Comments written by Prince Michael of Liechtenstein himself provide an informed viewpoint on crucial geopolitical issues. Sometimes challenging and always thought-provoking, these brief commentaries take a stance that stimulate debate.
The lessons from the last 100 years of Central Europe’s history
The emergence of new nation-states from World War I was hailed as a triumph for self-determination, but the destruction of democratic empires that held them previously hardly brought peace and prosperity to the continent, especially Central Europe.
Potential benefits of the U.S.-China trade dispute
Past U.S. administrations have shied away from standing up to China on trade. Donald Trump’s tough stance has put Beijing in a tough spot, and it is likely to bite the bullet on a deal. A face-to-face meeting between the country’s two leaders this month could initiate a process of U.S.-China policy coordination.
The perpetual war
The truce brokered by Turkey and Russia in northwestern Syria has prevented a slaughter of the remnants of the Syrian opposition forces and scores of hapless civilians. This highlights the pragmatic attitudes of the two powers that have assumed key roles in the Syria conflict. The danger of a larger war remains, however, as long as Iran’s designs in Syria threaten Israel.
Brazil’s presidential elections: An omen for Europe?
Europe is more developed and stable than Brazil, but its citizens also have strong reasons to feel let down by the mainstream political forces. An increasing number of voters here may, just like so many Brazilians, support radicals in the hope of opening a path for badly needed reforms.
The next EU elections: Justified concerns, but for the wrong reasons
Europe’s dysfunctional political system has created a deep rift between centralized governments and their citizens. Trying to marginalize new parties that express this discontent will only make the problem worse.
Brexit: holding out hope for pragmatism, and a miracle
Last week’s Salzburg negotiations were embarrassing for anyone holding out hope that European leaders might take a practical approach to Brexit negotiations. Even though maintaining the free movement of goods, services and capital, while losing the free movement of people is preferable to none of the above, EU decision makers are blindly sticking to bureaucratic dogma. Such attitudes are a detriment to European business and indeed the European spirit.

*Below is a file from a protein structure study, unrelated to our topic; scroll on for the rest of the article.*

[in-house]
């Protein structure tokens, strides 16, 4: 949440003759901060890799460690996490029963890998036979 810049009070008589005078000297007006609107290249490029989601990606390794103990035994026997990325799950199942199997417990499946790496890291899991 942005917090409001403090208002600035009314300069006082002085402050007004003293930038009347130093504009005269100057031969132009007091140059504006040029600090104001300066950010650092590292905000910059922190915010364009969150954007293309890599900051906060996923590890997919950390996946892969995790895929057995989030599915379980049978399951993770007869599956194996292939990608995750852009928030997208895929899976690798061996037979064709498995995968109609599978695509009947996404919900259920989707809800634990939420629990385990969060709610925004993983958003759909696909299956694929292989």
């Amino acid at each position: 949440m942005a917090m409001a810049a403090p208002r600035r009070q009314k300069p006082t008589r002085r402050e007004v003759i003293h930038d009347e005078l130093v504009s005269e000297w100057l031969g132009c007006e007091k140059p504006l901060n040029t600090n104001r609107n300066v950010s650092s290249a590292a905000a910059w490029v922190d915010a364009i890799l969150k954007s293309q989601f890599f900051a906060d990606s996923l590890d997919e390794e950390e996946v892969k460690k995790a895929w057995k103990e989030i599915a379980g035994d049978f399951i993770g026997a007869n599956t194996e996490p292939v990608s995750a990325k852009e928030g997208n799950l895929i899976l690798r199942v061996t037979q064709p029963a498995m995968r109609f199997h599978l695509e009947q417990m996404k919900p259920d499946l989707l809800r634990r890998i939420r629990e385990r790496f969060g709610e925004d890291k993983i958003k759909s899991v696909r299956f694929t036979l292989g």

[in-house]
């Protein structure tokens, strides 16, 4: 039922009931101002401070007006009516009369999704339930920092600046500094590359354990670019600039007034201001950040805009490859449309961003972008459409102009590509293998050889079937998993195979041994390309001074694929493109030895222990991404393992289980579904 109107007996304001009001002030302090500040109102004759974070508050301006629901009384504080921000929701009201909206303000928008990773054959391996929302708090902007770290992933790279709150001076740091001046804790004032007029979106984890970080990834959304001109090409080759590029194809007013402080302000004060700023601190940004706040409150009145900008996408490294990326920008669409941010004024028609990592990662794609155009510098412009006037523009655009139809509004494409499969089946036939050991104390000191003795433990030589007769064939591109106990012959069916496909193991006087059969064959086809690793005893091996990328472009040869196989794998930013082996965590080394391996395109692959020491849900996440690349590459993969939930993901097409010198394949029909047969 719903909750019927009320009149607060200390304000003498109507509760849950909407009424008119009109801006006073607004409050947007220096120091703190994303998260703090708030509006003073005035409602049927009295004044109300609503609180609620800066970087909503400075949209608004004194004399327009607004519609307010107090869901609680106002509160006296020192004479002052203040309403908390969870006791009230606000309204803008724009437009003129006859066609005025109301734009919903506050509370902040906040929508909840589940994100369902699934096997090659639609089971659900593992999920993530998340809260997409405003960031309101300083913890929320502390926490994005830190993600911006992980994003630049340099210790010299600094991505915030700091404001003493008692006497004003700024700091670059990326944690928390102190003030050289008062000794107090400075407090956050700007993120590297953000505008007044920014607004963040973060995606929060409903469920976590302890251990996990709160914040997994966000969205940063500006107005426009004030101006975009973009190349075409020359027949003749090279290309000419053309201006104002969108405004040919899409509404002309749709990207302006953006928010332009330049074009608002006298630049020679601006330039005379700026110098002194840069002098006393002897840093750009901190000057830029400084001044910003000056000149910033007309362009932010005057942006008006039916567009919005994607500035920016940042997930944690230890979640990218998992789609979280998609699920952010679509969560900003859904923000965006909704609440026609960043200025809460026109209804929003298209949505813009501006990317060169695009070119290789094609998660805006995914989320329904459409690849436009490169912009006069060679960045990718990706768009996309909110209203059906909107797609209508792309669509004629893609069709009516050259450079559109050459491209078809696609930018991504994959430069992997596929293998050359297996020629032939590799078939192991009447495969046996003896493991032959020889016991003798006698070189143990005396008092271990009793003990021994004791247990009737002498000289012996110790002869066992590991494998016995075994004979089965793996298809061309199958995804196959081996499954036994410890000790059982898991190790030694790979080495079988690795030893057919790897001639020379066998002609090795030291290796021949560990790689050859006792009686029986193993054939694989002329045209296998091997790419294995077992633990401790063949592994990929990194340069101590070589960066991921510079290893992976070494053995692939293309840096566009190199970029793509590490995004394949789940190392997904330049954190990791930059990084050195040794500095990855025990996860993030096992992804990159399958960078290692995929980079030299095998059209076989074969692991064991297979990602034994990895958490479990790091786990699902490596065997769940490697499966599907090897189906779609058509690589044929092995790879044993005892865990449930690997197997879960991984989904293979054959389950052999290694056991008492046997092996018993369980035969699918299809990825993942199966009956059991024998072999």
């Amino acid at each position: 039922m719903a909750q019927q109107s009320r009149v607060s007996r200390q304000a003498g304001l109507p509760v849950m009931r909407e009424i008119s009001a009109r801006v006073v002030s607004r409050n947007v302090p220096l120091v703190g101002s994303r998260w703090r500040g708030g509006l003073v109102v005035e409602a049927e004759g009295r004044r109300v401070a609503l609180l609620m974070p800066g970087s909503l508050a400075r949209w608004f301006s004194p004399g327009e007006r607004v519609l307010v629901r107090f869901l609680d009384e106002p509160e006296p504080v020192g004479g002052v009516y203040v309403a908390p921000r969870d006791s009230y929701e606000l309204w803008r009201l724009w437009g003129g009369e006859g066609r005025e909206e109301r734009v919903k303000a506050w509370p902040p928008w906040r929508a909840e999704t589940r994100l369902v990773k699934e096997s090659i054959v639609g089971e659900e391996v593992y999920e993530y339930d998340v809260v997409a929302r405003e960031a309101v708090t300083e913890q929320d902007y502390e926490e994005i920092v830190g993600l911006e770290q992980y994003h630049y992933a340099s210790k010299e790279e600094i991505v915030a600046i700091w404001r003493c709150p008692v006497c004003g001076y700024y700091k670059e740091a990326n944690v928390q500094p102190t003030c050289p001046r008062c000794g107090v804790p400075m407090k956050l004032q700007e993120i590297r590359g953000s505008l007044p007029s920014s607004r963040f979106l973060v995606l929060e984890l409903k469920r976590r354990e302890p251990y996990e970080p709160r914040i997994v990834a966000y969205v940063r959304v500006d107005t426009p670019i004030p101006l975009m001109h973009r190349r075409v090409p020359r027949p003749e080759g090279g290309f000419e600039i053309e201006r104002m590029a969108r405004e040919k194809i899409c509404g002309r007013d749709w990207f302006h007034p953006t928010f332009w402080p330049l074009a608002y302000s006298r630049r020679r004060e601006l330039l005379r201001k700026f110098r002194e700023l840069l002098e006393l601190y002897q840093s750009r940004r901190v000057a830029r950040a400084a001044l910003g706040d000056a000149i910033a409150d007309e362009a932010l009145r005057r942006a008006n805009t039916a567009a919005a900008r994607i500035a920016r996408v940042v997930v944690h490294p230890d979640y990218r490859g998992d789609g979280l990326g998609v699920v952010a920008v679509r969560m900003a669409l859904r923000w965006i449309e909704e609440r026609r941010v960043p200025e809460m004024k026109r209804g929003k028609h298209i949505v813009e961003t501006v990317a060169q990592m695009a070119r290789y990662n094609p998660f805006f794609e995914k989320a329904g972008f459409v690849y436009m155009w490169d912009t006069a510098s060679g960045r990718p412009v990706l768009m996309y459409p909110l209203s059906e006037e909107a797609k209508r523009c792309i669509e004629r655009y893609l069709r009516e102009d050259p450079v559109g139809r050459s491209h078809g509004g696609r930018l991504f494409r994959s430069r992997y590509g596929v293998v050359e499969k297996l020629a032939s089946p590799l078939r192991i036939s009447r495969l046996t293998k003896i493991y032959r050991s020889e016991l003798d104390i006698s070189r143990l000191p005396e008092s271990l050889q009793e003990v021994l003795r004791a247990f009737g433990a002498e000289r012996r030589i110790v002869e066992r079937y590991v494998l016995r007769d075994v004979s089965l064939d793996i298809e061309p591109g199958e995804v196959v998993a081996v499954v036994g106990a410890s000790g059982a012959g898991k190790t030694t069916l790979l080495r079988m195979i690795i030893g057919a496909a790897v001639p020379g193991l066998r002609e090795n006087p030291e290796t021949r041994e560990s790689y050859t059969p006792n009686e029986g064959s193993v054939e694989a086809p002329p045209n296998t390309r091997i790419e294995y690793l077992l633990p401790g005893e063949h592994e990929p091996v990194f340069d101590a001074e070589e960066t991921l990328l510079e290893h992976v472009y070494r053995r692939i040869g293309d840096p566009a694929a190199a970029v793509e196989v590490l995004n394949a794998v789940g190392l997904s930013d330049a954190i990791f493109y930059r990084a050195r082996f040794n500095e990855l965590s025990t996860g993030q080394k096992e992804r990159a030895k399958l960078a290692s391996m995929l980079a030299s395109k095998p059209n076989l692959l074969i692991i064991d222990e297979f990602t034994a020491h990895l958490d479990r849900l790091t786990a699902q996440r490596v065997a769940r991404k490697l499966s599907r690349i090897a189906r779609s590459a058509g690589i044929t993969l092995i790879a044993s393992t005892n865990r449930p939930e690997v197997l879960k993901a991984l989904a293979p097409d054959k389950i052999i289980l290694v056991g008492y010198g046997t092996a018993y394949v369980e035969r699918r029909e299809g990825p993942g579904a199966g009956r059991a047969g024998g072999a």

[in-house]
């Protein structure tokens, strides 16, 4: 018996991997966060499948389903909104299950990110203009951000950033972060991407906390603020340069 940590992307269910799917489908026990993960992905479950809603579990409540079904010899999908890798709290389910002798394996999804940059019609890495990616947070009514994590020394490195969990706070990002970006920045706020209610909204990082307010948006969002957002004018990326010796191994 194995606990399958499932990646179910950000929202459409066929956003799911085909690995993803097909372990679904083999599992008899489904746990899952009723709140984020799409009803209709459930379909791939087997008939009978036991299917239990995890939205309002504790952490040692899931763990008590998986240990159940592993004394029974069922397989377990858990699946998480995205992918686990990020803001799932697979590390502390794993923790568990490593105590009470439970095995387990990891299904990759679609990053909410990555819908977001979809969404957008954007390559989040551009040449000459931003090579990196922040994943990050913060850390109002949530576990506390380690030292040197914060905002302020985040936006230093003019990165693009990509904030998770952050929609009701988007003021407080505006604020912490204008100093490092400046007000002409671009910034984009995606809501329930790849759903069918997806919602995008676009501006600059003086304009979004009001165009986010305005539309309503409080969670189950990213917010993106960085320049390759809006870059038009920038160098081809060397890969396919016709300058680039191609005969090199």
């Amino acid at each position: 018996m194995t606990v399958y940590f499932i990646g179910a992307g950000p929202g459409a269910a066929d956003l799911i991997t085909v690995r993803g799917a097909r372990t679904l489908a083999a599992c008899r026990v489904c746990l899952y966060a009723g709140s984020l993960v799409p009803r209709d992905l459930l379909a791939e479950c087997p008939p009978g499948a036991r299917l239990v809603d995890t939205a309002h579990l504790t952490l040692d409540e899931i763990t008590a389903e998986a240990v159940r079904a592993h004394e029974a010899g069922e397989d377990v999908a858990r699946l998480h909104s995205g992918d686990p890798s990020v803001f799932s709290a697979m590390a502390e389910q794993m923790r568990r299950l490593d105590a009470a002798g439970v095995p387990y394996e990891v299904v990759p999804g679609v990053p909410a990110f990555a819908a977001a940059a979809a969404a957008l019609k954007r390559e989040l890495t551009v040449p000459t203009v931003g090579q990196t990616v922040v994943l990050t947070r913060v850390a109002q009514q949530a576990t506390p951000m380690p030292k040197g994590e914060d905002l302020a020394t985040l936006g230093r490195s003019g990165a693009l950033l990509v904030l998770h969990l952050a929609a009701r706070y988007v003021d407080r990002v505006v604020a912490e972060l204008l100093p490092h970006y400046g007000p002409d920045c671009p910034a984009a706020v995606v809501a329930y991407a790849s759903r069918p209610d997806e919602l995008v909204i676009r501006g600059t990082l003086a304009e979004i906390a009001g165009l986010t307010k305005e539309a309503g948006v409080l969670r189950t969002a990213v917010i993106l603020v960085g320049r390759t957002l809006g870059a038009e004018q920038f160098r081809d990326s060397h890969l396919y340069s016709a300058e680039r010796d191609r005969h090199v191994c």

Shifting alliances in South Asia
For decades, tensions have run high in South Asia, where the interests of China, India and Pakistan clash. Lately, Beijing and Islamabad have stepped up cooperation, while India and the United States have grown closer. The many unsettled conflicts in the region make the situation extremely volatile. For now, nuclear deterrence is stabilizing the situation – but as pressure builds, its efficacy could weaken.
Redressing the European position
In urging Europe to become stronger, politicians like French President Emmanuel Macron and German Foreign Minister Heiko Maas are right. But their statements sound more like expressions of defiance toward Washington than serious declarations of intent.
Shortsightedness and stubbornness are holding Europe back
As European leaders rail against “populism,” many of them are taking on populist positions themselves: they are taking a hard line on Brexit, refuse to implement commonsense solutions on public debt, and are bowing to pressure against GMOs. All this will hurt Europe in the long term and diminish its global position. It desperately needs leaders who are willing to follow a more pragmatic strategy.
The sense and nonsense of economic sanctions
Economic sanctions are occasionally useful in trade conflicts, but they work poorly when employed as a political tool. The United States and the EU would have accomplished more had they responded to Russia’s 2014 aggression against Ukraine with immediate increases in defense spending and kept their military options open.